We are fortunate to work in an industry that is based on a renewable resource. As the stewards of this resource, we must focus on our shared responsibilities and interests, most notably our environment, our shareholders, and our customers. Our attention must be turned from the cycle of reiterating and rebutting the shopworn and tired allegations of Canadian subsidies, to exploring opportunities for the development of a North American solution for softwood lumber trade.

Our countries are positioned at a time of unique opportunity with respect to this trade dispute. Elections in the US, in Canada, and in British Columbia all coincide closely with the expiry of the Softwood Lumber Agreement. In the US, a new president will have been in office 69 days when the agreement expires. Softwood lumber will be the first key trade issue faced by these newly mandated governments, and their commitment to its resolution will define the nature of this and other trading relationships for the next several years.

Canada and the United States are the best of friends as neighbours. As neighbours, we enjoy the largest trading relationship in the world and have a long tradition of mutual support on other international matters.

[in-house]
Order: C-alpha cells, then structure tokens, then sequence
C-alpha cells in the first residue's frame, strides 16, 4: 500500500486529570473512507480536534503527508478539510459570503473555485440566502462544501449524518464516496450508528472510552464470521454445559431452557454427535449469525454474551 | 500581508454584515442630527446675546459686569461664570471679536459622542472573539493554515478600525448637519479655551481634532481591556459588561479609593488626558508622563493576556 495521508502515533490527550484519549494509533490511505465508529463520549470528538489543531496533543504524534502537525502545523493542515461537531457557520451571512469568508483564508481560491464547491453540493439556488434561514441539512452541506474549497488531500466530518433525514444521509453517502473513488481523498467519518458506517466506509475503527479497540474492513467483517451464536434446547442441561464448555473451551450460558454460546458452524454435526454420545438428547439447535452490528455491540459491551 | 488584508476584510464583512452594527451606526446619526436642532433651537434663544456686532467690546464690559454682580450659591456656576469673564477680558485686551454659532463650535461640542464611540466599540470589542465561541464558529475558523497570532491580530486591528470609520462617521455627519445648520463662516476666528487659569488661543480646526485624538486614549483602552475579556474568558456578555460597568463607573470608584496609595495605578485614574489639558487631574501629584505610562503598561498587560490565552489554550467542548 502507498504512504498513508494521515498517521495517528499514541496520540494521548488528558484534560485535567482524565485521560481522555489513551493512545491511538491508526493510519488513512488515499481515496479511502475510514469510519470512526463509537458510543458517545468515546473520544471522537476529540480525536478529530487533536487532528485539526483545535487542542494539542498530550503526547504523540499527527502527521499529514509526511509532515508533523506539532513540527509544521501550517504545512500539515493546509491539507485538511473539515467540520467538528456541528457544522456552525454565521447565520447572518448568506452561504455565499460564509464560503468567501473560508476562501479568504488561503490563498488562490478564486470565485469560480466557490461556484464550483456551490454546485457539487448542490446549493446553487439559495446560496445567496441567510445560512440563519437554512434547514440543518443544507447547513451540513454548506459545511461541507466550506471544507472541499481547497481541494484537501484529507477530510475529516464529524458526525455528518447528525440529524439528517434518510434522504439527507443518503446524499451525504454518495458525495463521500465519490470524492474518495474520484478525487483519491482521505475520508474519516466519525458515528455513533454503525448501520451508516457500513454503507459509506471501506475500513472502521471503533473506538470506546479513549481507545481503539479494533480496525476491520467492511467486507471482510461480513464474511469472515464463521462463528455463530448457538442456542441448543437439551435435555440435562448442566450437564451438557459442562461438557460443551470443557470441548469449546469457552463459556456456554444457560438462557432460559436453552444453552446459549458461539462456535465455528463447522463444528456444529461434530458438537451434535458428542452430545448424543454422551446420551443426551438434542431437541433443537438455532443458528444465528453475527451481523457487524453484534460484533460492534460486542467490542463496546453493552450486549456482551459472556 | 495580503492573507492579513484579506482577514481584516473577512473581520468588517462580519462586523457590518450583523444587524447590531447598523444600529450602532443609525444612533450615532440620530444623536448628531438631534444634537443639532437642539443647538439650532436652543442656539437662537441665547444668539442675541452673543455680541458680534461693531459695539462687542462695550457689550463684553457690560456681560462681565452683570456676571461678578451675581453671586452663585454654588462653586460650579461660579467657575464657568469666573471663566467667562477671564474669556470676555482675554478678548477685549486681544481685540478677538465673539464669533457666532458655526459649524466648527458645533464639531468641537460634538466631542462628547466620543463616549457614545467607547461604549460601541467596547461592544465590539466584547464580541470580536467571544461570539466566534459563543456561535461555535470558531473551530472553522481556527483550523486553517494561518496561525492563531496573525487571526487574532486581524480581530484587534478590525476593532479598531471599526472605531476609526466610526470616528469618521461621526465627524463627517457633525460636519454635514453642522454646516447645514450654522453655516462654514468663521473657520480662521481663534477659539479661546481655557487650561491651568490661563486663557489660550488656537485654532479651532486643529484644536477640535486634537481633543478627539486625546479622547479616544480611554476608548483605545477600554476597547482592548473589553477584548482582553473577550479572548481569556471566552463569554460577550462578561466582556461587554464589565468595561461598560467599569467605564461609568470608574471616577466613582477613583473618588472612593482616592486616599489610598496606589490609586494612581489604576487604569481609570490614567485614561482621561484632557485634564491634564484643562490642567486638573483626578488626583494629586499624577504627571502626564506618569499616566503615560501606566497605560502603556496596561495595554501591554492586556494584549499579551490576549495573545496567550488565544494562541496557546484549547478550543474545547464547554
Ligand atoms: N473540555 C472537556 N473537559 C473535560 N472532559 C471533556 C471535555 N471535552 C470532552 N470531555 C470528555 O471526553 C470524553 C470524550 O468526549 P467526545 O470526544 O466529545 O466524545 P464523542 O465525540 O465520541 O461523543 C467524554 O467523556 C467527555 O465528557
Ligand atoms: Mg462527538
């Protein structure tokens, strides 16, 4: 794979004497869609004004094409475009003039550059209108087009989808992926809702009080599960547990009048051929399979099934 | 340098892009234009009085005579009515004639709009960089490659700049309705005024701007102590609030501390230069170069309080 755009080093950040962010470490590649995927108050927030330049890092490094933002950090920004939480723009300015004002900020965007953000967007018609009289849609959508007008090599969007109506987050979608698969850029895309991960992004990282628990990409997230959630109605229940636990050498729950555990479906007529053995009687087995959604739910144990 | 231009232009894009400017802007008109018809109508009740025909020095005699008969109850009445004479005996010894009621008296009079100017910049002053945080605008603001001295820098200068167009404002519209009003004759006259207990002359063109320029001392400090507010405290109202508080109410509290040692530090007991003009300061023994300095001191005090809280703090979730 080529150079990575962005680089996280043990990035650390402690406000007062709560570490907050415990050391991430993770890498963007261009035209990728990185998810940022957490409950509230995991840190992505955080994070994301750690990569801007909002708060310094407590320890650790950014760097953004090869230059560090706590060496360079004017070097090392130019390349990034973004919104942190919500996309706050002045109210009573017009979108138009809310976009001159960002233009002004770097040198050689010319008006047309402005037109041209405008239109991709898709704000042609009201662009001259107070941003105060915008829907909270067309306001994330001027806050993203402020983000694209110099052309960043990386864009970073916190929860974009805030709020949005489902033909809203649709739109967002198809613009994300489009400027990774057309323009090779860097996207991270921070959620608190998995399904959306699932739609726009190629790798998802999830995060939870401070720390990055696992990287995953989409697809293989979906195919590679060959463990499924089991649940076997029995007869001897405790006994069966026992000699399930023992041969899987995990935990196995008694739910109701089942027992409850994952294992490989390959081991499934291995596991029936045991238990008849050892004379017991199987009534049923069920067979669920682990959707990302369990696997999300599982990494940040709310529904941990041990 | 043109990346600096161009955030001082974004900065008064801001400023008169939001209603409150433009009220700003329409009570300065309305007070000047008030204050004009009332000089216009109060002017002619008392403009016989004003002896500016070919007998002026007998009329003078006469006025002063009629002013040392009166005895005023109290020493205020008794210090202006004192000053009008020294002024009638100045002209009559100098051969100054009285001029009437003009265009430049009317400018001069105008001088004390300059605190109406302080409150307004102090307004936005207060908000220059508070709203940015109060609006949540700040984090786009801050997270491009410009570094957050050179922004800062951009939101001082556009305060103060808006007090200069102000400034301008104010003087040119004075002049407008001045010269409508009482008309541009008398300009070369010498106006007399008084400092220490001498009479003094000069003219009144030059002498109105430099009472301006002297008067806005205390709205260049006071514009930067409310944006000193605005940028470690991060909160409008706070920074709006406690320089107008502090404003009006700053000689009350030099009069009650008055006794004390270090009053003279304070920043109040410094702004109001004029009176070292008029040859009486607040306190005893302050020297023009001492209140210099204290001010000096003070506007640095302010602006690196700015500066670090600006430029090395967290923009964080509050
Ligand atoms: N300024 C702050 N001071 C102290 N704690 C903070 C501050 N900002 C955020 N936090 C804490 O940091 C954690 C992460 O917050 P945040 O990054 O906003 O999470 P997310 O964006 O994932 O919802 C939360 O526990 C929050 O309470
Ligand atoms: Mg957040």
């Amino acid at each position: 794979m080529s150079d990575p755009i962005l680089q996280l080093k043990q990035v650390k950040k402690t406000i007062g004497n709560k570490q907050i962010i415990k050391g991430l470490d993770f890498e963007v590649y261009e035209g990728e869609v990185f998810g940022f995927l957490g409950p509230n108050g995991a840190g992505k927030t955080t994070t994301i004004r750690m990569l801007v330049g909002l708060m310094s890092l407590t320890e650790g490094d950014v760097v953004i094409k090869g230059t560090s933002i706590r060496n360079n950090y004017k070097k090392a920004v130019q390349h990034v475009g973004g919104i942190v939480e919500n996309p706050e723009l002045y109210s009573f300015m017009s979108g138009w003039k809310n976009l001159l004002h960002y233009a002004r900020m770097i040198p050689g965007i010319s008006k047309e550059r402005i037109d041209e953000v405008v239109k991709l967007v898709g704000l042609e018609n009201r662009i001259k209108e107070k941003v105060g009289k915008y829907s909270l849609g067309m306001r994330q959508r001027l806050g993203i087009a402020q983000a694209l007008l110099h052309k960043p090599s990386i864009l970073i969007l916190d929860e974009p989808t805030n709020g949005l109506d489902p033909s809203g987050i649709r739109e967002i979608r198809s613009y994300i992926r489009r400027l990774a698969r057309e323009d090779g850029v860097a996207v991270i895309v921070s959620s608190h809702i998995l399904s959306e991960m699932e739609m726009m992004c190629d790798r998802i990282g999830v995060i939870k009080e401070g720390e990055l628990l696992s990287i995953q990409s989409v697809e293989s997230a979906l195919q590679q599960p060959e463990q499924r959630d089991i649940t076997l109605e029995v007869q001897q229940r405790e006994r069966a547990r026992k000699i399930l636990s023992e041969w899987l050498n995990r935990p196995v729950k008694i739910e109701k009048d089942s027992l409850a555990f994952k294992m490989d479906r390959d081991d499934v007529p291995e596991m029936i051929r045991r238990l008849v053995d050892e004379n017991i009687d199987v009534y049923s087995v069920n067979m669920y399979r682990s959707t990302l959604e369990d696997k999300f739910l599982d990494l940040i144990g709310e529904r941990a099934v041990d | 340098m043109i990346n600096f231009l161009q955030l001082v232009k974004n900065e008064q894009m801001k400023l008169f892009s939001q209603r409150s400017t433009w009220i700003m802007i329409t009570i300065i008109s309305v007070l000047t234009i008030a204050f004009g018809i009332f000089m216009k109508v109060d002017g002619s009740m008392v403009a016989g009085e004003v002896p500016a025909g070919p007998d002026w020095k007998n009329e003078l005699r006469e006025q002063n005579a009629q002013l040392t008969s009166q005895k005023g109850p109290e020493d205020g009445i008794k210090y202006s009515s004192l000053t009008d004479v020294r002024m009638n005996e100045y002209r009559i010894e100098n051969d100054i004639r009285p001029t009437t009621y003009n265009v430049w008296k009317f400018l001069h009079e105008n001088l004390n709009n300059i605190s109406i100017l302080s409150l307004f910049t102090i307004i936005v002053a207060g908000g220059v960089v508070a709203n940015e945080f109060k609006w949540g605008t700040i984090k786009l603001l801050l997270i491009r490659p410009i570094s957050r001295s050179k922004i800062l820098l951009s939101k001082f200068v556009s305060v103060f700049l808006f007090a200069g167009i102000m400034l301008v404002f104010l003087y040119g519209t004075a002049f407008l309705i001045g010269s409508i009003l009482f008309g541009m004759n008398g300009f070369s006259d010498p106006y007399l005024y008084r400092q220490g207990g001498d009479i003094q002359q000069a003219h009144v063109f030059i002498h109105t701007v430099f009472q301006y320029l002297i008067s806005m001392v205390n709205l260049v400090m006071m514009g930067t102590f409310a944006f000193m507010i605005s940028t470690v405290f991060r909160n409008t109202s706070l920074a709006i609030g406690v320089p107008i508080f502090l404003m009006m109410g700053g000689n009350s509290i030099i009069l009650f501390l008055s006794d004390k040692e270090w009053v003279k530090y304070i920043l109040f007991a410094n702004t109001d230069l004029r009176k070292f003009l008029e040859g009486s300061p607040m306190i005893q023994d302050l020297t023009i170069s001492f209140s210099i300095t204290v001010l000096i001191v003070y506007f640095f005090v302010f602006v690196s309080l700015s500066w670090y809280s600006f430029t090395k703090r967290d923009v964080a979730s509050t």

As neighbours, there is little advantage to be gained in circling the wagons and shooting inward. The way ahead is clearly through government to government discussions aimed at securing a free trade arrangement for lumber in North America.

Over the last year, the BC industry has worked hard to develop a consensus position. It has worked in close collaboration with the industry in other provinces covered by the agreement, and with the Free Trade Lumber Council, to attempt to reach a united industry position on how to proceed in this last year of the agreement.

These important discussions are proving fruitful and we in British Columbia are hopeful they will result in a Canadian industry consensus. We feel that a united Canadian industry, working collaboratively with its government, would be in a strong position to secure a free trade arrangement with the United States.

The BC industry believes that a litigious resolution will always be available, as it has been in the past. We firmly believe in talking about problems with your neighbour rather than suing him. Therefore, the council has asked our provincial and federal governments to open government to government discussions with the United States to determine what policy explanations or modifications would be necessary to guarantee unencumbered access to the US market.

Finally, the council feels that the best long term solution for all interests is a growing North American market for lumber. With committed political leadership, we look for these discussions to provide a solution for North American softwood lumber trade.

Bob Plecas, an experienced former senior civil servant in Victoria and a former Deputy Minister of Forests for BC, is president of the BC Lumber Trade Council. The council is a trade association that represents the interests of companies responsible for 95 per cent of softwood lumber production in British Columbia, as well as remanufacturers and wholesalers.